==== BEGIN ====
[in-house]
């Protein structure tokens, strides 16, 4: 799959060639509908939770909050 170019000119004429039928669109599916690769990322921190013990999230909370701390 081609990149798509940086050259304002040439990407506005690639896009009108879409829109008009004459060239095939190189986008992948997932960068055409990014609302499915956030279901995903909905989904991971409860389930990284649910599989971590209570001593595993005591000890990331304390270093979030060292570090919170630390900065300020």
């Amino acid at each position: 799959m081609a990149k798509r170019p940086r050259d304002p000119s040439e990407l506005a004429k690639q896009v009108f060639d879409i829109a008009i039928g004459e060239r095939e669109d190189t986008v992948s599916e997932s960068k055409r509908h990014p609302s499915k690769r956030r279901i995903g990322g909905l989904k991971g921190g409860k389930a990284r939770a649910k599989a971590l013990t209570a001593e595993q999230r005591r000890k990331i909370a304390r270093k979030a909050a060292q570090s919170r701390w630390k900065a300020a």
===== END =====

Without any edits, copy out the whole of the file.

[in-house]
């Protein structure tokens, strides 16, 4: 799959060639509908939770909050 170019000119004429039928669109599916690769990322921190013990999230909370701390 081609990149798509940086050259304002040439990407506005690639896009009108879409829109008009004459060239095939190189986008992948997932960068055409990014609302499915956030279901995903909905989904991971409860389930990284649910599989971590209570001593595993005591000890990331304390270093979030060292570090919170630390900065300020």
């Amino acid at each position: 799959m081609a990149k798509r170019p940086r050259d304002p000119s040439e990407l506005a004429k690639q896009v009108f060639d879409i829109a008009i039928g004459e060239r095939e669109d190189t986008v992948s599916e997932s960068k055409r509908h990014p609302s499915k690769r956030r279901i995903g990322g909905l989904k991971g921190g409860k389930a990284r939770a649910k599989a971590l013990t209570a001593e595993q999230r005591r000890k990331i909370a304390r270093k979030a909050a060292q570090s919170r701390w630390k900065a300020a």